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Light Primer Strikes and Other Issues with S&W Walther PPK

  1. Hello. I bought a new PPK .380.


    I'm at the range for the first time, I slingshot one in the chamber, take the safety off, pull the trigger, and "click." I look at the round and there is a pretty significant indentation in the primer. I load the round again, pull the trigger, and it goes off.

    The same thing happened 60 rounds later with another brand of ammo.

    This gun is very tight. I have it well-lubricated, but in the first 80 rounds, I had four failures to feed because the rim would not properly slide underneath the extractor. Here is a photo of this phenomenon:


    I suspect the issue with the failures to feed is a break-in issue. I have also started lubricating the extractor.

    My main question is what might be causing the light primer strikes. A knowledgable friend suggested that it may have been marginally out of battery, and it just needs to break-in.
  2. Well I am having similar issues with a Smith Sigma.
    I have had 3 sigmas and ALL have had light primer strikes.
    Usually random, usually when dirty.

    Maybe the problem has went over to the walther line. I had a
    99ol smith/walther that didn't have light primer strikes but did
    have last shot hold open issues. So quality is beginning to get hit
    and miss with Smith autos I think.

    Check the firing pin channel for gunk. I was cleaning one of
    my light firing sigmas last night and a bunch of metal shavings were
    in there direct from the factory apparently. Hope that helps.
  3. +1
    I wish it wasn't true but S&W seems to be living on the laurels anymore and quality has been suffering.
    Their versions of the PPK seem to be especially bad.

    You can;
    1. Send the pistol back to S&W and hope for the best.
    2. Have a gunsmith open the extractor channel slightly and replace the extractor with a German PPK .380 extractor and replace the firing pin spring which is usually too strong & too long to allow a reliable primer strike.

    The light strike issue seems to stem from a safety upgrade S&W did to the PPK series pistols after they began to receive complaints of the gun firing when the safety was moved to the decock position with a round in the chamber.
    Hammer would drop, gun would go boom.

    Breaking in a pistol means to shoot enough ammo that the bore slicks up, the parts settle into place, and the accuracy continues to improve until you hit the sweet spot.
    It doesn't mean dealing with malfunction after malfunction, hoping the guns reliability improves, which usually doesn't happen without some hands on help.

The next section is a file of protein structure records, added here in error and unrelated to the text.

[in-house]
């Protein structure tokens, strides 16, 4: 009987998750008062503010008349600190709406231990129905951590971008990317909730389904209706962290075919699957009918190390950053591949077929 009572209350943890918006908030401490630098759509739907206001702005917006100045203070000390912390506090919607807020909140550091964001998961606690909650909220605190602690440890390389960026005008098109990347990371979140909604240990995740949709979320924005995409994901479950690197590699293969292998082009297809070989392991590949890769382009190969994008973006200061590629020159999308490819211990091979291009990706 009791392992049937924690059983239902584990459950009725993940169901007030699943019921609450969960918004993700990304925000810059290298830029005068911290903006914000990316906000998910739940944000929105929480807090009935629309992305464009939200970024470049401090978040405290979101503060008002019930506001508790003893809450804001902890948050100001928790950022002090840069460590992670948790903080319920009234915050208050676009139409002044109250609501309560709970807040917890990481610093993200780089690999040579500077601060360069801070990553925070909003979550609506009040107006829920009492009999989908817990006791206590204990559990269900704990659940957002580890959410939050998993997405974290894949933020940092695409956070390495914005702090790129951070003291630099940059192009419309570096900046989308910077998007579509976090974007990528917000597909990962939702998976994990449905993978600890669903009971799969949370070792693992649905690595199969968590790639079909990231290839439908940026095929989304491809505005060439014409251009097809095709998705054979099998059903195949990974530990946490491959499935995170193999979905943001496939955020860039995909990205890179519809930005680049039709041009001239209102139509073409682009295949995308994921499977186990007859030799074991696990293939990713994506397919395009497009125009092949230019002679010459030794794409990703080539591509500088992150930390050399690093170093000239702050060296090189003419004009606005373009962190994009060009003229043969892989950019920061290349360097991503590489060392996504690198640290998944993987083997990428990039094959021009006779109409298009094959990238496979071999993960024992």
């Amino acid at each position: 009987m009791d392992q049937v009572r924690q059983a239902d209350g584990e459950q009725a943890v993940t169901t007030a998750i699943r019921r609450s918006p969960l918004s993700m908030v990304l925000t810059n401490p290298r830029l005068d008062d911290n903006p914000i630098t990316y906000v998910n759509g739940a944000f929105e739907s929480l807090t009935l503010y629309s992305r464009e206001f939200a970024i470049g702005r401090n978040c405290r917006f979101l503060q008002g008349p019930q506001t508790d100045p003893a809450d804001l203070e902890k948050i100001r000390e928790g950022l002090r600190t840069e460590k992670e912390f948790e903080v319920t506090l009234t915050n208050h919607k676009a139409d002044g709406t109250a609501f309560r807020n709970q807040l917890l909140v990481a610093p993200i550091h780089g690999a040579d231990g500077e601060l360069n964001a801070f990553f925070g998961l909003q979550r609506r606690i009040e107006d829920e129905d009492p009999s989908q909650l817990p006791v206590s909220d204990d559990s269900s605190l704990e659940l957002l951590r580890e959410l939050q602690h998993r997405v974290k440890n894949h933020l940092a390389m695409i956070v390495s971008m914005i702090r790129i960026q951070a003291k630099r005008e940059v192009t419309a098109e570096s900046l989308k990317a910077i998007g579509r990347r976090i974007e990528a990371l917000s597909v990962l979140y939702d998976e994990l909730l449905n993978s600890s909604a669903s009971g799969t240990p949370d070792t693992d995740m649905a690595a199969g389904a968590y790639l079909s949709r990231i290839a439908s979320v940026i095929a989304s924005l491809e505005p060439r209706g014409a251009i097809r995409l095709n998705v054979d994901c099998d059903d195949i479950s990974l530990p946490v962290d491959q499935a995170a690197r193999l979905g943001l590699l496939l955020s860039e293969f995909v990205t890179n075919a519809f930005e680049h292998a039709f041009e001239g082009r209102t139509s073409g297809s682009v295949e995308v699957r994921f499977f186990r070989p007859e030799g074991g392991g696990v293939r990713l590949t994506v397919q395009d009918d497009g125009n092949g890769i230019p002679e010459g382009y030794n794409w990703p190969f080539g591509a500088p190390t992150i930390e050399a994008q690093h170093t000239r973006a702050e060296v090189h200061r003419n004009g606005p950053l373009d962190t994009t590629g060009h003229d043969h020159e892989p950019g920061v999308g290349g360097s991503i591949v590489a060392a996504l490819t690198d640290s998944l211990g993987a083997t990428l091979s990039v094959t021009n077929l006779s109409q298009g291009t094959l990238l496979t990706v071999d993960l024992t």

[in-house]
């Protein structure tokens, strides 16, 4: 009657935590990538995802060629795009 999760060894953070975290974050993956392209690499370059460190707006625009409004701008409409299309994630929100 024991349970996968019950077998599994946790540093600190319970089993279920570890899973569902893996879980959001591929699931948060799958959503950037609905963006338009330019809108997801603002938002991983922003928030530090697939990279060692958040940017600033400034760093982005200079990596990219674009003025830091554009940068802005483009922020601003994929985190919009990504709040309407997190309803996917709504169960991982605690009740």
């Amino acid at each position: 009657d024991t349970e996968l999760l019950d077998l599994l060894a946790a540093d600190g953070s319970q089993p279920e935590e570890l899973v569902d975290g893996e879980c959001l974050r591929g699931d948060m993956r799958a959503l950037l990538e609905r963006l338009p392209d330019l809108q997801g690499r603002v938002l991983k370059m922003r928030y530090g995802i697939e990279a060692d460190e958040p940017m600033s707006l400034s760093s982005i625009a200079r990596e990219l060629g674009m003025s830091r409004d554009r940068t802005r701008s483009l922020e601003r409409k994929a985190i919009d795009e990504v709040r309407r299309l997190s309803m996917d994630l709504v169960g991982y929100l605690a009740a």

4. After shooting it, I sprayed the firing pin channel down pretty good with degreaser. After doing this, the firing pin launched a pencil much more consistently.

    I am going to try to clean the breachface and behind the extractor really well.

    It seems like maybe the loaded chamber indicator is causing the problems (it is the pin that stick pretty far out, just above the firing pin hole). Sometimes it blocks the round from seating all the way up against the breechface. You can see it in the picture in the OP.
  5. should of bought a Bersa 380 Thunder. I loved mine but sold it to buy a Glock. :embarassed:
  6. Probably should've.:upeyes:
  7. Thin coat of lube in the chamber and a good coat of lube everywhere else (run it wet)...some pistols can just be tight until worked in. Most never think to put a light coat of lube in the chamber in these scenarios. I was amazed when a couple months ago a fellow member next to me was shooting a brand new .45 Glock and it FTEd at least a hand full of times on a box of brass Remington ball ammo (first box through the gun). Best of luck w/it.

  8. NEVER EVER lube the chamber. It increases the pressure a LOT. The British oiled regular rounds before inserting into the chamber, knowing the oil increased the pressure dramatically. There is a reason they tell you to clean any traces of oil from the bore before firing.

    To the OP: good luck with the Walther. Hope it gets to working right now. If not call S&W up, the couple times I've called they've been great. Good luck.
  9. I don't lubricate the chamber or any cartridges on any of my firearms. Doing so would be dangerous.